Marquis Childs tells of the intention of Prime Minister Churchill, at the earliest opportunity, perhaps by summer's end, to visit Premier Georgi Malenkov in Moscow, to pursue an accommodation with the Communists, his goal before leaving the world stage at age 79. It had been learned from British sources, during the conference at the White House between the President and the Prime Minister the prior weekend, that the latter had made known his determination to take a personal sounding of the top Communists in an effort to prepare the way for a Big Three meeting with the Soviets, a desire Mr. Churchill had made known in numerous speeches during the prior 18 months. He had, however, received no encouragement from either the President or Secretary of State Dulles when raising that prospect.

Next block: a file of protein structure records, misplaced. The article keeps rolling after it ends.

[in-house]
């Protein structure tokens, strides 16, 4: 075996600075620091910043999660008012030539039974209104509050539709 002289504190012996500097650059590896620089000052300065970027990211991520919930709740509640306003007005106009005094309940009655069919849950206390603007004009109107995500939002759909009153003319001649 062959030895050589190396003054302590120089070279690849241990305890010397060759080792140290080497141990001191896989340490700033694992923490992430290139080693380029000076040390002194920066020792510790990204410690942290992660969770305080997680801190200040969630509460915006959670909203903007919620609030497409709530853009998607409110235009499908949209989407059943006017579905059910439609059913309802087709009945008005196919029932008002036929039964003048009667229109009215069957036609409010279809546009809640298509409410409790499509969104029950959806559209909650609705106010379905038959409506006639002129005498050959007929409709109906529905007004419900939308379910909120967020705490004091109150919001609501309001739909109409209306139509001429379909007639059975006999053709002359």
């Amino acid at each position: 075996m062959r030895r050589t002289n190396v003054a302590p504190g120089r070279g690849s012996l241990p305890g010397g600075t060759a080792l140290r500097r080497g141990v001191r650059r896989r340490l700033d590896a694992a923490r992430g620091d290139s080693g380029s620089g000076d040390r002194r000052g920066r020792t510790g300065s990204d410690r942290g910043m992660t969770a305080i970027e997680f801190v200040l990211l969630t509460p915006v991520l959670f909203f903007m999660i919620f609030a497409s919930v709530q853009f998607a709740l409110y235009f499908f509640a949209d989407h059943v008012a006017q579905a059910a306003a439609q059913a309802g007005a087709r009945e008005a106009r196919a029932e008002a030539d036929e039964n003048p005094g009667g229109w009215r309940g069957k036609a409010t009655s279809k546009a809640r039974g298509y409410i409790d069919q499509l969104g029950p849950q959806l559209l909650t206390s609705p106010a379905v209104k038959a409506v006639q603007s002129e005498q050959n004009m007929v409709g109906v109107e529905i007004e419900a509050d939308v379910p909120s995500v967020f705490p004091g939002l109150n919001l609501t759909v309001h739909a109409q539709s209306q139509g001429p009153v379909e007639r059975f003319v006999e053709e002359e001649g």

The American doubts of the wisdom of such a summit meeting included the belief that Premier Malenkov was only one of a triumvirate of those in actual power in Russia, and so dealing with him would not enable agreement as it might have when Stalin had been alive, and that the intra-governmental rivalries in Russia would likely interfere with any modus vivendi, as power over foreign policy was almost entirely in the hands of Foreign Minister V. M. Molotov. Moreover, the President and Secretary Dulles were opposed to any sort of "global deal", whereas Prime Minister Churchill was willing to agree to a realistic partition of the world with a permanent line drawn to separate the Communist and non-Communist hemispheres. The American view, however, was that such an accommodation would confirm the Soviet hold on subjugated peoples who continued to hope for freedom, unacceptable to the U.S. A third basic objection by the U.S. was that no such deal could endure, as the Soviets would only adhere to it as long as it was convenient and would violate it, as surely as Hitler had violated the Munich Pact of 1938 and the Soviet mutual Nonaggression Pact of 1939, when it was to their interest to do so.